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In role at MBRG, Burns helping all types of businesses

One year ago, attorney Kimberly M. Burns went from being one of the state’s top 100 registered lobbyists to president of the nonprofit Maryland Business for Responsive Government.

Kimberly M. Burns

To her, the move was not so much a radical one as it was a way to retool her skills as a negotiator for clients like the Maryland Mortgage Bankers Association, Nextel Communications, AARP and the Maryland Builders Association and focus on business as a whole in the state.

“I didn’t know some of the challenges within the business community,” Burns said of her time lobbying with Government Affairs-Maryland, the firm she co-founded with her father, former state Del. Dennis C. McCoy, of Baltimore.

“I didn’t appreciate some of the challenges. When you are lobbying, which is what I had been doing for the last 20 years, you really focus on clients and their goals. And you’re not necessarily focused on the whole picture. Even though I have a background in the broader picture, over the years it kind of got lost.”

She also got a crash course in dealing with the media, a role Burns routinely shunned as a lobbyist, when she worked to stay “below the media circuit” of the give-and-take political battles in Annapolis.

“It’s an art,” she said of the dodge.

Today, Burns and the Towson-based MBRG are totally out there. The group, which represents firms large and small in Maryland, is a vocal pro-business advocate.

The group’s top issue this season as the 90-day General Assembly session hits its midway mark is the status of Gov. Martin O’Malley’s proposal to extend the 6 percent sales tax to gasoline, which when fully implemented after three years would add up to 21 cents per gallon to current prices, she said.

The bill is a job killer, Burns said.

“That’s going to have an effect on everything from the corner grocery and the price of lunch meat to what is it going to cost you to get to the corner — and they are the kinds of businesses that drive our economy every day … and create the jobs that a lot of people rely on,” Burns said. “They are the ones that MBRG believes are getting pushed aside in all this.”

Forceful debate

The gas tax debate promises to be forceful in the upcoming weeks as lawmakers work on the governor’s proposed budget, Burns said. And businesses are smack in the middle, flanked by families — all of whom have been flogged by the recession for years.

O’Malley says his proposal would result in an estimated 7,500 new road construction jobs; some businesses, though, say jobs might be lost because of the higher gas costs.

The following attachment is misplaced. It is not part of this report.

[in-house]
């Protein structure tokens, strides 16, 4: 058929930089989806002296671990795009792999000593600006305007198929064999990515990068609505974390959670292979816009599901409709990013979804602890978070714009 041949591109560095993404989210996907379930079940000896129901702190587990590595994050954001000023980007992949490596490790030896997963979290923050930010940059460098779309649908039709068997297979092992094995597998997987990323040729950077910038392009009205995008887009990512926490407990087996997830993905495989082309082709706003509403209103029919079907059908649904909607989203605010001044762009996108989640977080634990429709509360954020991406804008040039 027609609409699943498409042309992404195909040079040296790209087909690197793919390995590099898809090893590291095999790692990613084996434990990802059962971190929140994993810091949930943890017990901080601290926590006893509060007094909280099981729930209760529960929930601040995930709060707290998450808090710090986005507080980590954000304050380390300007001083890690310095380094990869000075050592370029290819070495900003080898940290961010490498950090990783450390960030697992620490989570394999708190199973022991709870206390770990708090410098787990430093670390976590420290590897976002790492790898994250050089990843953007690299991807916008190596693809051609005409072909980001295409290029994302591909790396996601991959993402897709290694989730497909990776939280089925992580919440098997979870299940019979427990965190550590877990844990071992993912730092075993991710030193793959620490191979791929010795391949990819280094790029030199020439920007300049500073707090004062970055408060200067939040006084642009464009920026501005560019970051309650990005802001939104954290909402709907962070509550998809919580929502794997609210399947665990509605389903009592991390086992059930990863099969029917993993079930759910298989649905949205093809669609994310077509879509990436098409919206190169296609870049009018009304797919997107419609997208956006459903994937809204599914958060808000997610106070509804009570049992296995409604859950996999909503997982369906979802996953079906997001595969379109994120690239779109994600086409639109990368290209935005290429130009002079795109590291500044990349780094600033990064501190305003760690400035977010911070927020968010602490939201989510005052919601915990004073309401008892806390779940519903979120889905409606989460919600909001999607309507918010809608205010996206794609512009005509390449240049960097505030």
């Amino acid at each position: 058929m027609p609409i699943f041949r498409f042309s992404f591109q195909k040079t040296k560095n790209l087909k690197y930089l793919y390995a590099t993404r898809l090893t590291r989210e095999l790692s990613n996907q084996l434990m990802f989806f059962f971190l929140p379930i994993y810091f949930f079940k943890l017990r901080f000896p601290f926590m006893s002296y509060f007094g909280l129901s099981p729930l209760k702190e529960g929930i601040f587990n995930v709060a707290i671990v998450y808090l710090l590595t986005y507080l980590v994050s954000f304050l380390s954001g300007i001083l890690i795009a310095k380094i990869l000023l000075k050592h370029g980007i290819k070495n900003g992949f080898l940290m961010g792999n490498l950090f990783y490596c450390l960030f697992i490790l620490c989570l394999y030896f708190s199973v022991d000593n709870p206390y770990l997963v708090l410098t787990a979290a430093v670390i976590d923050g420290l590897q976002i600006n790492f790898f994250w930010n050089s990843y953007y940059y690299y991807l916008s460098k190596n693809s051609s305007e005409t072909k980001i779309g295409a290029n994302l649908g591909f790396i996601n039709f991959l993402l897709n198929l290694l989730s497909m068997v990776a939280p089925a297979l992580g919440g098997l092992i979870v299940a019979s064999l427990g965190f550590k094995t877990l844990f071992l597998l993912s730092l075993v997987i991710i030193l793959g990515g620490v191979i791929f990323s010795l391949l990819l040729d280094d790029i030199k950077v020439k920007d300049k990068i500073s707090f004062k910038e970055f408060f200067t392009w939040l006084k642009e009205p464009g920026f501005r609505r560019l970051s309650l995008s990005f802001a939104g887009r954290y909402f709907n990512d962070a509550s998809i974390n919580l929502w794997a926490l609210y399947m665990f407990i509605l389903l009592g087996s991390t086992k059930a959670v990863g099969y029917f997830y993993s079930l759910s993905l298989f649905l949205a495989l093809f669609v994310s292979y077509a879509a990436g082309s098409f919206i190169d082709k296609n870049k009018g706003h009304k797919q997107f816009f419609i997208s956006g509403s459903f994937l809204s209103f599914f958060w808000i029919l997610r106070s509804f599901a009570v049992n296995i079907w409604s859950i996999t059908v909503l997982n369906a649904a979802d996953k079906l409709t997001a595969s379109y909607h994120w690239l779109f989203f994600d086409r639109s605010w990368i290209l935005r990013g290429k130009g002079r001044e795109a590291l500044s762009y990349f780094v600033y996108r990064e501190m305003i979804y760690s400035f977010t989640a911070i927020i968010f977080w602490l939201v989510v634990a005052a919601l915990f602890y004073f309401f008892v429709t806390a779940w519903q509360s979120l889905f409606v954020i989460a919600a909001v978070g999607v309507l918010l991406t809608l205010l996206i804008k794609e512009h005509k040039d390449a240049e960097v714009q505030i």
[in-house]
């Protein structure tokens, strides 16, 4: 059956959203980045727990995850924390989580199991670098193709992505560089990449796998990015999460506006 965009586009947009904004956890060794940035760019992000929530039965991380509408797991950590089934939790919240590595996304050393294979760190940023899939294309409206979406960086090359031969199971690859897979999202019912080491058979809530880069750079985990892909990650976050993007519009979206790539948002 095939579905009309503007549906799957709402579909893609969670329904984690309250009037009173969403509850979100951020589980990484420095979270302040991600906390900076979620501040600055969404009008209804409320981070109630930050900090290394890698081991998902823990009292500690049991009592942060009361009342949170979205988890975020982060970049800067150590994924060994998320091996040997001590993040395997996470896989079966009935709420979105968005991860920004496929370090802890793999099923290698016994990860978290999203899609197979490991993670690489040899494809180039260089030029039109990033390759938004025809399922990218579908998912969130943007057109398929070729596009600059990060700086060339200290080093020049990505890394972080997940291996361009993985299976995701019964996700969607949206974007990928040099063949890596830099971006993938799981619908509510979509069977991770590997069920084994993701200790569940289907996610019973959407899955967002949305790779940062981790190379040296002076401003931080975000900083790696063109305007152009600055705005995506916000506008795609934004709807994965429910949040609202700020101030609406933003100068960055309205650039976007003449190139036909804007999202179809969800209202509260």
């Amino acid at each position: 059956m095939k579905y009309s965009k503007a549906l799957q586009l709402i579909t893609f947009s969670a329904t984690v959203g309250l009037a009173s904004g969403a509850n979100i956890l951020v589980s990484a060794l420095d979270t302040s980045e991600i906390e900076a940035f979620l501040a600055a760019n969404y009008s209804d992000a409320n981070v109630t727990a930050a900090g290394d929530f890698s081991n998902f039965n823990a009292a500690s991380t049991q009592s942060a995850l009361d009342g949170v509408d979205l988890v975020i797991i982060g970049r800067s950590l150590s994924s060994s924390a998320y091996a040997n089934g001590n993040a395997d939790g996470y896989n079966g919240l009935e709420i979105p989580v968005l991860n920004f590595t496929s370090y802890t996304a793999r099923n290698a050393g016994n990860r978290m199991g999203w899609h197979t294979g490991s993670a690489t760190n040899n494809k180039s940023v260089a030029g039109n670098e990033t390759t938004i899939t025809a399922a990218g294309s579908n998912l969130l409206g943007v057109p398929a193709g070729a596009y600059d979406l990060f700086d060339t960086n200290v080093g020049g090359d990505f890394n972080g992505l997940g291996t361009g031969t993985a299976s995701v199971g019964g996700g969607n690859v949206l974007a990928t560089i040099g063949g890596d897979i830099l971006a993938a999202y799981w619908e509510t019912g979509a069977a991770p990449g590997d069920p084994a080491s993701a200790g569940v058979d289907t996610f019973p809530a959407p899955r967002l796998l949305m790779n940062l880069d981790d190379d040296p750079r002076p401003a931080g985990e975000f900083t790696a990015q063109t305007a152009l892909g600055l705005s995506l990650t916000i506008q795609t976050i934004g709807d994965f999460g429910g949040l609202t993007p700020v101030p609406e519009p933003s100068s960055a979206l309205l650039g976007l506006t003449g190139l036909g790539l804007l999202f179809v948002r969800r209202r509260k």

O’Malley’s proposal also adds a “lockbox” as a means of ensuring the additional funds would be used for transportation projects. He has said he might push for a constitutional amendment to ensure that move — but Burns said the idea has raised an air of cynicism among business leaders who see it as potentially another empty and shallow political promise. In the past, governors of both parties have taken money from the Transportation Trust Fund for non-transportation uses.

“There is a problem going between the legislature and executive branch, a real head-knocking thing about are we going to have a constitutional amendment to protect the transportation trust fund or are we not?” Burns said.

“If we do, how honest is that going to be? Is it going to be effective? Is it the way we want to proceed, and if not, it becomes nothing more than a tax for tax sake, and I think people see a significant disparity between their standard of living and Maryland’s economy and tax policy, and that’s when people get angry and businesses leave.”

Being competitive for businesses in Maryland is a long-term work in progress, Burns said, while job creation is a short-term must.

Criticism that the state is anti-business because of high taxes and has a lopsided focus on various industries have some element of the truth, she added.

“When you’re living next-door to states like Virginia, Pennsylvania and Delaware, to argue that Maryland is a business-friendly state is a very difficult argument to make,” she said. “I don’t know how you argue that Maryland is business-friendly when the taxes are so much lower or nonexistent right on the other side of the border. Maryland does not exist as an isolated state when it’s got all these other states around it, and it’s within that context that Maryland’s competitiveness has to be determined.”